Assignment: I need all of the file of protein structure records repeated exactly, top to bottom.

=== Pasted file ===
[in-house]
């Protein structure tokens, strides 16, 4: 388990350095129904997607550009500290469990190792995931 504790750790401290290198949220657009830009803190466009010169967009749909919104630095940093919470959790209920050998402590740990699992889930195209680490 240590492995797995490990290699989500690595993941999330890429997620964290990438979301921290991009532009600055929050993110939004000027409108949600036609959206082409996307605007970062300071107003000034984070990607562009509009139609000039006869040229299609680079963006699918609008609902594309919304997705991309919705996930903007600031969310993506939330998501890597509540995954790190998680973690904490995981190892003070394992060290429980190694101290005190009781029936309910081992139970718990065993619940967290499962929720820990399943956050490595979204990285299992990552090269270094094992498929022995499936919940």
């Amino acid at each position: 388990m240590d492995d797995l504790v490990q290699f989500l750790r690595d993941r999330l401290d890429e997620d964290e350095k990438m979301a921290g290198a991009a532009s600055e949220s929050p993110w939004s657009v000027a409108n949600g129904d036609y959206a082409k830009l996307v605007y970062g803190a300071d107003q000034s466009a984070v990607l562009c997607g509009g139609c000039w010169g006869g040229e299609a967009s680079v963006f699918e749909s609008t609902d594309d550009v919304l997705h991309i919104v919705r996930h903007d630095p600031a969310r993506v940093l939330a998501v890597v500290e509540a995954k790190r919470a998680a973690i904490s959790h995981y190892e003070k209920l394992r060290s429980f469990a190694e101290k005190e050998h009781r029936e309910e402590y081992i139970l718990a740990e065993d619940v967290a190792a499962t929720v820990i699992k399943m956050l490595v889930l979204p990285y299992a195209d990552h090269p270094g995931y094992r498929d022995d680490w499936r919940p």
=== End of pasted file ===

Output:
[in-house]
């Protein structure tokens, strides 16, 4: 388990350095129904997607550009500290469990190792995931 504790750790401290290198949220657009830009803190466009010169967009749909919104630095940093919470959790209920050998402590740990699992889930195209680490 240590492995797995490990290699989500690595993941999330890429997620964290990438979301921290991009532009600055929050993110939004000027409108949600036609959206082409996307605007970062300071107003000034984070990607562009509009139609000039006869040229299609680079963006699918609008609902594309919304997705991309919705996930903007600031969310993506939330998501890597509540995954790190998680973690904490995981190892003070394992060290429980190694101290005190009781029936309910081992139970718990065993619940967290499962929720820990399943956050490595979204990285299992990552090269270094094992498929022995499936919940």
């Amino acid at each position: 388990m240590d492995d797995l504790v490990q290699f989500l750790r690595d993941r999330l401290d890429e997620d964290e350095k990438m979301a921290g290198a991009a532009s600055e949220s929050p993110w939004s657009v000027a409108n949600g129904d036609y959206a082409k830009l996307v605007y970062g803190a300071d107003q000034s466009a984070v990607l562009c997607g509009g139609c000039w010169g006869g040229e299609a967009s680079v963006f699918e749909s609008t609902d594309d550009v919304l997705h991309i919104v919705r996930h903007d630095p600031a969310r993506v940093l939330a998501v890597v500290e509540a995954k790190r919470a998680a973690i904490s959790h995981y190892e003070k209920l394992r060290s429980f469990a190694e101290k005190e050998h009781r029936e309910e402590y081992i139970l718990a740990e065993d619940v967290a190792a499962t929720v820990i699992k399943m956050l490595v889930l979204p990285y299992a195209d990552h090269p270094g995931y094992r498929d022995d680490w499936r919940p």